Unemployed woman meets man on the Internet in this forceful, scabrous satire-cum–morality tale.
This is a remarkably assured debut from Simone, a singer and the author of a collection of essays (You Must Go and Win, 2011). When we learn on the first page that Anna Krestler has been collecting spam, and on the second that she has been let go from a midtown law firm named Pinter, Chinski and Harms, the satiric fix is in. Anna lives in a world where, “It hardly seemed possible that a person who didn’t exist on the Internet could exist at all.” That this might be our world is terrifying. Adrift in Brooklyn, Anna rooms with Brie, a perpetual intern who Googles herself the morning after parties to see what kind of time she had. Anna’s dear friend Leslie, married, with a young daughter and struggling to have a second child, has found the straight and narrow high road, traveling from business school to a job at the consulting firm McKinsey, with stops for yoga and Third Wave Coffee. Leslie volunteers as Anna’s life coach, but Anna needs more help than Leslie can provide. When Anna responds to a Craigslist ad for a film intern, she meets the charismatic but evasive Taj, an experimental filmmaker. Taken with him, her new opportunity and her new self, she plunges into a life that even her mother can surmise is not what it seems. This is the punch line of every joke about the Internet, and Simone puts sting in that punch. The title is the weakest part of the book: It doesn’t do justice to the wickedness, the folly and the abject narcissism of the main character, and character is fate.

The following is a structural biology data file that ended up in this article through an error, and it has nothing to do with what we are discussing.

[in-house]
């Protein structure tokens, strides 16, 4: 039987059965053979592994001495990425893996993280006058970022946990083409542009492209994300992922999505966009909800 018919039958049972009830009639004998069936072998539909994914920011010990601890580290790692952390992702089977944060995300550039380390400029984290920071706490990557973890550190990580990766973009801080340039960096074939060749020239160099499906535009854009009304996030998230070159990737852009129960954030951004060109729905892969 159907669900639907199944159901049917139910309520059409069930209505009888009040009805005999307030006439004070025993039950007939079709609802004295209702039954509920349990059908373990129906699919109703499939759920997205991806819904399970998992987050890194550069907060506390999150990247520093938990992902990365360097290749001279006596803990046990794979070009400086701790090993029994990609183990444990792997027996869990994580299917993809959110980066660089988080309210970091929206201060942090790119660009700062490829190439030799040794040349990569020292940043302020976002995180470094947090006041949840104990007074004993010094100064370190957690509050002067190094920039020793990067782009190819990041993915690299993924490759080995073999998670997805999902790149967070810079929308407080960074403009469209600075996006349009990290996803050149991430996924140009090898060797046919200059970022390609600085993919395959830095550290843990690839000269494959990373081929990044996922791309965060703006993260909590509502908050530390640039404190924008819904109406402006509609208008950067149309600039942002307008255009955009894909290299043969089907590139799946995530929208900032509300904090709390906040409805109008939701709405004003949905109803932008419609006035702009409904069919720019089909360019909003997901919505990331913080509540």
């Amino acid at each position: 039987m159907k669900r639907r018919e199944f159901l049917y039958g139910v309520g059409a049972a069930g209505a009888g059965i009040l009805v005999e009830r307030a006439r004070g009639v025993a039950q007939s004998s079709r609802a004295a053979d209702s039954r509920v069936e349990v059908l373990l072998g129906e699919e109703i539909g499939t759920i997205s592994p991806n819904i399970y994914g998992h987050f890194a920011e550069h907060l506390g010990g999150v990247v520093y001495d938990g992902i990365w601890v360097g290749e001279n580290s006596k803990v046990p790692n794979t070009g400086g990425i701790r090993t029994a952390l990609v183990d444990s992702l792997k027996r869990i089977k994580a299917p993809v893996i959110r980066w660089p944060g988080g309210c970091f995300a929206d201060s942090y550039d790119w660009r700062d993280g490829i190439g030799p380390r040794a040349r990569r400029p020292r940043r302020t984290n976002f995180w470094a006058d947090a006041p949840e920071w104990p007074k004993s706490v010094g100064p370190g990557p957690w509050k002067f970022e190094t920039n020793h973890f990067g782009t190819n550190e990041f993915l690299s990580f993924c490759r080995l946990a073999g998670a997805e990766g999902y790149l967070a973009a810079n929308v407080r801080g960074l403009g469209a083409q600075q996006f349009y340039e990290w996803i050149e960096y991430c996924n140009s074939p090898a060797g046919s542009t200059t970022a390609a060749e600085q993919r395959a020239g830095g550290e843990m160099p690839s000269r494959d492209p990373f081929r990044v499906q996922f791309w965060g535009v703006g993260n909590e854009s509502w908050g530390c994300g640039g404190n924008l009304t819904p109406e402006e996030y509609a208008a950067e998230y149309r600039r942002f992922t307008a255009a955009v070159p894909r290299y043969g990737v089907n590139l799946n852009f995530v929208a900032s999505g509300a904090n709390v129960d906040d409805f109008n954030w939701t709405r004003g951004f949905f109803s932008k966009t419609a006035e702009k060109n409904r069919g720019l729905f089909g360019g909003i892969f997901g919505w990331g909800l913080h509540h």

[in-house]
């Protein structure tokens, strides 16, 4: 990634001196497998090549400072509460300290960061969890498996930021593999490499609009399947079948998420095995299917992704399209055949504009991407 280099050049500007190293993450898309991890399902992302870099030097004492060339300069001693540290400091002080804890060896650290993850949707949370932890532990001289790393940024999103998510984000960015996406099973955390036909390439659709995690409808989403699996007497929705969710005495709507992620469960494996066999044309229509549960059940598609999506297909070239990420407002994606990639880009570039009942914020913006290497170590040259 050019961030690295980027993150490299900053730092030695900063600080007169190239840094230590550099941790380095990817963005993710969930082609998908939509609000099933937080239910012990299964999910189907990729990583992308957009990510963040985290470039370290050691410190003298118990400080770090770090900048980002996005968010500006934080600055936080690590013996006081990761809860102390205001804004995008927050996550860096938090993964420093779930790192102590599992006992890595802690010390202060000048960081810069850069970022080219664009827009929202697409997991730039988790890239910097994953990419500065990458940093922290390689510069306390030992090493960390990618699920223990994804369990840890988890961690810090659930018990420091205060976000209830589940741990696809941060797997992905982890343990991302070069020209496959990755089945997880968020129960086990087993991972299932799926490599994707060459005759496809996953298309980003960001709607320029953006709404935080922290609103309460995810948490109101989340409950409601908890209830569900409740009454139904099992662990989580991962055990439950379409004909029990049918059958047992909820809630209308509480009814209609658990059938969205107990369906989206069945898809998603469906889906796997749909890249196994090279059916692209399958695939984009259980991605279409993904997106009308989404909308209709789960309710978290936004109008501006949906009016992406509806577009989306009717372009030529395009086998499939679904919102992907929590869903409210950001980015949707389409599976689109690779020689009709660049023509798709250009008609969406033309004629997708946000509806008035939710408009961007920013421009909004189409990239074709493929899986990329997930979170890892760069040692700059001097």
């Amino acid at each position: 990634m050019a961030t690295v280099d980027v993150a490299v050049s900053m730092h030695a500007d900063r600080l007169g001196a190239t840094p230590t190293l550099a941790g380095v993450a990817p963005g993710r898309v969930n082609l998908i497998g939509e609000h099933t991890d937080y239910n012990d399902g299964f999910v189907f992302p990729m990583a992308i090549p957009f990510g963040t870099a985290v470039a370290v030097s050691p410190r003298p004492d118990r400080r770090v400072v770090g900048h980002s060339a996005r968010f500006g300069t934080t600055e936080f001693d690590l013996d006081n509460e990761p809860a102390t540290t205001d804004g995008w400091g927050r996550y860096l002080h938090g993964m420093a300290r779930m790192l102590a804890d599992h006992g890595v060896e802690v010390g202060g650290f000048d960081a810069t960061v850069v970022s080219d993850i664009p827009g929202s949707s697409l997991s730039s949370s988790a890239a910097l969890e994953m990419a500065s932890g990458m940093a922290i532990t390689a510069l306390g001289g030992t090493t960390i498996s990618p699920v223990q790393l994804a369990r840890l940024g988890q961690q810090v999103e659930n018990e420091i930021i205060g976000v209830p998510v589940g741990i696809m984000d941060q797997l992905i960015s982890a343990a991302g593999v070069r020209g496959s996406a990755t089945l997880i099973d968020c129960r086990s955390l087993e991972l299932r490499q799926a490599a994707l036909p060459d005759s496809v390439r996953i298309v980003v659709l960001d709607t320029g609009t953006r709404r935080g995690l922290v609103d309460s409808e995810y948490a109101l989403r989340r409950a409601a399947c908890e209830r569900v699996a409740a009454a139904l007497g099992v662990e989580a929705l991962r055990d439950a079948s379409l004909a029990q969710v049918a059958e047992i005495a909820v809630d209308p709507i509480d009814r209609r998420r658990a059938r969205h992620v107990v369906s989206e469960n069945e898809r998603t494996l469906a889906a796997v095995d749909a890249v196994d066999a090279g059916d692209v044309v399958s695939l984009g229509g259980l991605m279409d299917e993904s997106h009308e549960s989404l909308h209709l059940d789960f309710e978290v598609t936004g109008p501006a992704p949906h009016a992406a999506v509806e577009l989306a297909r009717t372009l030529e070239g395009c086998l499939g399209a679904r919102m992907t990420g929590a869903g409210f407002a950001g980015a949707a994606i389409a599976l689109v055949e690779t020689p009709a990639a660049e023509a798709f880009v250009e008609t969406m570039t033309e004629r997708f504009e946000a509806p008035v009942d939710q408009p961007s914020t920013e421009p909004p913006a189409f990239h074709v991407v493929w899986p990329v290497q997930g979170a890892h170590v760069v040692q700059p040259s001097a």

Witty, wicked and occasionally too clever. If Simone writes songs half as well as she writes fiction, expect her to become a household name.